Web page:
My Parkinson’s patients have raved about it. The literature verifies its ability to stabilize and improve Parkinson’s. I’ve participated in 3 classes over the last week. Yesterday’s class wiped me out!
Rock Steady is built around boxing. We train for 75 minutes, 15 of which involves boxing. We are learning about the boxer’s stance, hooks, jabs and undercuts. We box with a dummy, a heavy bag and a speed bag. I actually like hitting the dummy! I’ve never been a violent person but find great pleasure in hitting the CEO of a major insurance company that for years has given me the blues.
We do laps in the gym. We do stretch and balance exercises. We do some endurance training. The group is highly supportive of each other. Yesterday, my legs wouldn’t work. They gave out on the first lap. I almost fell twice. Two of the guys walked me out to the car.
I have avoided going to any group activity involving Parkinson’s and Rock Steady is such a group. Whenever I was around a person with Parkinson’s, I wanted to cry. I saw myself in him/her and knew that one day I would be as bad as that person was. I was foolish. Now I’m the second worse in the group and vying for the honor of being the worst.
I’ve written about denial before. When in my doctor’s outfit, I was Superman. Denial stopped me from recognizing how bad I had gotten. While skeptical of its ability to improve my life, I know that doing what exercise I can tolerate will be good for me even if it doesn’t slow my progression. Being in this group and being able to compare myself with others afflicted with Parkinson’s will, at least, keep me out of denial.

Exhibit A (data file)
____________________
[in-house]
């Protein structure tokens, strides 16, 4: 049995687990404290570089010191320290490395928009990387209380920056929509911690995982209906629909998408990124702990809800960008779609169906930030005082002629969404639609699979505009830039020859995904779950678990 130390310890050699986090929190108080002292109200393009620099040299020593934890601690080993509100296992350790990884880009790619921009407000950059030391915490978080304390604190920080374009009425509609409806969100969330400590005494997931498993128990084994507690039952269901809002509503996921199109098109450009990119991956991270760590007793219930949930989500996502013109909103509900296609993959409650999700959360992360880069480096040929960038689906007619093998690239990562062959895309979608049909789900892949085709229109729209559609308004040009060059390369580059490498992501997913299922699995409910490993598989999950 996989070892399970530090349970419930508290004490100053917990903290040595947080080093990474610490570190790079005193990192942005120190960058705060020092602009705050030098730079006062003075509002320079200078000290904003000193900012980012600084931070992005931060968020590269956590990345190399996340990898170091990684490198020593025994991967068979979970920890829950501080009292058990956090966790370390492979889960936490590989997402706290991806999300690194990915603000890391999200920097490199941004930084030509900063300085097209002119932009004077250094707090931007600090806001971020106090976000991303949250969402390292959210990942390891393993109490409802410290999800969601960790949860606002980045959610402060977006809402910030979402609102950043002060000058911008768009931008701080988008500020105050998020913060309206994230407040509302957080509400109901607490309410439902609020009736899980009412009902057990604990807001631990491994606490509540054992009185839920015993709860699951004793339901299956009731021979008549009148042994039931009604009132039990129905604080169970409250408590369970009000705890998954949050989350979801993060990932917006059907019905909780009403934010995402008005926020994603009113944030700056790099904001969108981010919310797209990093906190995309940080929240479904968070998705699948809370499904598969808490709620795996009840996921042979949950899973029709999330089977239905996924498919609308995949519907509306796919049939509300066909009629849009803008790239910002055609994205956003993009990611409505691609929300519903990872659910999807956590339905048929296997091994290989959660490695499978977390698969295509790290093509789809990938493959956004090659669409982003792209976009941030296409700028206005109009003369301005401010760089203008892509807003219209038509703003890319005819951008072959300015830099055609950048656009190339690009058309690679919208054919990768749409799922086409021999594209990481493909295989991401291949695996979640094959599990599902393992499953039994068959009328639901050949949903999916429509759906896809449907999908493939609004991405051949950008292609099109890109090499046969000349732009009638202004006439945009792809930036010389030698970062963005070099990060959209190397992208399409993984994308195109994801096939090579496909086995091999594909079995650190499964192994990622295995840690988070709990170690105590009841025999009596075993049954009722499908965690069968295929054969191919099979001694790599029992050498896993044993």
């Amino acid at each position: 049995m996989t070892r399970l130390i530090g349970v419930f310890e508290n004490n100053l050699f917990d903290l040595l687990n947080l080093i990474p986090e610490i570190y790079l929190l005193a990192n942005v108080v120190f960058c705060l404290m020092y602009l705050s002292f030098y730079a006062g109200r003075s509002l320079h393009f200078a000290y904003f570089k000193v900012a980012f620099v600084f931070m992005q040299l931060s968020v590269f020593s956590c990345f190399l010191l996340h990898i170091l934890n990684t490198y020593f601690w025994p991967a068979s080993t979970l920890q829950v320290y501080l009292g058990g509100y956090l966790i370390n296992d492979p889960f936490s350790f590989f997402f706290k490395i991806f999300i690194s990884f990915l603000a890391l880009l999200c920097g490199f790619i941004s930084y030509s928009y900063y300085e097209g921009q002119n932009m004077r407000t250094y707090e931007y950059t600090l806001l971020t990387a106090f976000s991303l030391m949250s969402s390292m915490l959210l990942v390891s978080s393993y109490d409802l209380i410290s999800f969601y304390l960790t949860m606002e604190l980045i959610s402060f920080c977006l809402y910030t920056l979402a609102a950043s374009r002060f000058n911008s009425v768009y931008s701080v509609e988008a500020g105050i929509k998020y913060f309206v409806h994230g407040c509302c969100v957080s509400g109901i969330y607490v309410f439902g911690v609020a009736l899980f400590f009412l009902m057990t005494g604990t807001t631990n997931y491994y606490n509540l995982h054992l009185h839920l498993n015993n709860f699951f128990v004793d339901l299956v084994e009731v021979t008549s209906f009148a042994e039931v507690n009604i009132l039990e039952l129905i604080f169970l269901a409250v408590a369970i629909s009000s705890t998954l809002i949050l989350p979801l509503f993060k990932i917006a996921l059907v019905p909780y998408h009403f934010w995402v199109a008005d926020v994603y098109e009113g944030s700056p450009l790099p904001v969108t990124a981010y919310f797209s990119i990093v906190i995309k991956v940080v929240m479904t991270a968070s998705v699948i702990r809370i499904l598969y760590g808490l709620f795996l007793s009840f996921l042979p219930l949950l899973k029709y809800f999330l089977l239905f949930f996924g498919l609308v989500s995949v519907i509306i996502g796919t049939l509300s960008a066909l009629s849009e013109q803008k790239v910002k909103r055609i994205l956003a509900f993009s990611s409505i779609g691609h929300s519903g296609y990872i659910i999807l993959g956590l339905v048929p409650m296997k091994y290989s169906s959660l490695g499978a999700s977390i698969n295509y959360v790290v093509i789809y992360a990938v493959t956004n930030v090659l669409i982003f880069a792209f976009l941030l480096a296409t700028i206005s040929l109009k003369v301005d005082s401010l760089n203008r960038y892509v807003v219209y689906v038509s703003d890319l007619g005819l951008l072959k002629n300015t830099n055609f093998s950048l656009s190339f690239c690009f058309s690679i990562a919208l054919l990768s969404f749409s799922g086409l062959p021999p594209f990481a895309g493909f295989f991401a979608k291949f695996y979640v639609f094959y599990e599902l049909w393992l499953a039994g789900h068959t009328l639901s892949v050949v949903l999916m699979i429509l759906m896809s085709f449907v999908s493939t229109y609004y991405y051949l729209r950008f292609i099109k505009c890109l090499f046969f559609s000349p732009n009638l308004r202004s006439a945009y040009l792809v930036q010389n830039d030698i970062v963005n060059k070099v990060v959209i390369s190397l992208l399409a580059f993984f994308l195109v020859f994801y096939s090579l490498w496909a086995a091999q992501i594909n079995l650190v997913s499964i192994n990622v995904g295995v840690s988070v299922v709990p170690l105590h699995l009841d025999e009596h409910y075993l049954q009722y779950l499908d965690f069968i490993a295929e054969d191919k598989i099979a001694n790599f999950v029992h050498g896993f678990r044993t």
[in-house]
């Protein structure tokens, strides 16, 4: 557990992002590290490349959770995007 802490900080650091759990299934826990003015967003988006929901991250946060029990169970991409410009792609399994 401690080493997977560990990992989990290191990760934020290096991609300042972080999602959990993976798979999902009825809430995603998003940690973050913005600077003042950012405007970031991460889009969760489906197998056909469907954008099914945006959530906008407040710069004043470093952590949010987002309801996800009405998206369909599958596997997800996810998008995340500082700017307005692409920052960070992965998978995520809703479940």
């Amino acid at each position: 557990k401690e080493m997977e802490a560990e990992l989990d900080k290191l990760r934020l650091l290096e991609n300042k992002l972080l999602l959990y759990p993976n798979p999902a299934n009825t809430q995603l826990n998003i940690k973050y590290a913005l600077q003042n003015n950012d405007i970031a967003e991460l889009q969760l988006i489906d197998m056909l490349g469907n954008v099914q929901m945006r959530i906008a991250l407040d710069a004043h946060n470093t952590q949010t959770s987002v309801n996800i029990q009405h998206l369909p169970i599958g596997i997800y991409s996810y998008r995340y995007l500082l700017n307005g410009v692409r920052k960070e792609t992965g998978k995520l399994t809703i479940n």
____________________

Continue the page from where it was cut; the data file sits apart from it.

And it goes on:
As a physician, husband, parent and friend, my job is and was to help my patients, relatives and friends who are in denial see the light of day. Think of a person who is in denial as a person who has blinders on. Taking those blinders off may be difficult and may even damage your relationship with your loved one; but, in the end, it will be worth it.
Denial is particularly bad in heart disease, lung disease and colon cancer. I had a 48-year-old male who had a complaint of severe indigestion. He had taken all of the over-the-counter meds to no avail. I told him that one of the possible causes for his symptoms was heart disease. He told me he walked 3 miles a day, followed a healthy diet and recently had a normal EKG. I told him that a normal EKG was meaningless. I explained that, even though he exercised and ate appropriately, his family history (father and uncle with coronary artery disease) and symptoms required a more extensive workup. He accused me of driving up the cost of medical care by doing “unnecessary tests.”
He sought a second opinion from a gastroenterologist who scoped him and put him on more meds to no avail. His symptoms remained the same and he had a large MI shortly after starting on his new medications. Remember the statement I posted the other day, “Uncertainty is the only certainty there is and knowing how to live with insecurity is the only security.”
When you’re deep in denial, there is no room for uncertainty and insecurity as you are certain and secure in the belief that you are right. I don’t care how unlikely the diagnosis of heart disease was, the risk of missing the diagnosis of heart disease is too great and the penalty too grave not to do a further assessment.
In other terms, when making a list of possible causes for an illness, if there is anything potentially life threatening on the list, it should go straight to the top of the list even if it is highly unlikely. I would rather waste money than waste a life!
Here’s your joke for today:
A woman puts an ad in the paper looking for a man who wouldn’t run away at the sight of commitment, who wouldn’t hit her, and could fulfill her sex life.
Two weeks go by and nothing. Finally, one day the doorbell rings. She opens the door and sees a no-armed, no-legged man.
She looks at him and asks, “How do you expect to fulfill my wishes?”
He explains, “I have no arms to hit you with and no legs to run away.”
Then she says, “And the sex life?”
He looks at her and says, “I rang the doorbell, didn’t I?”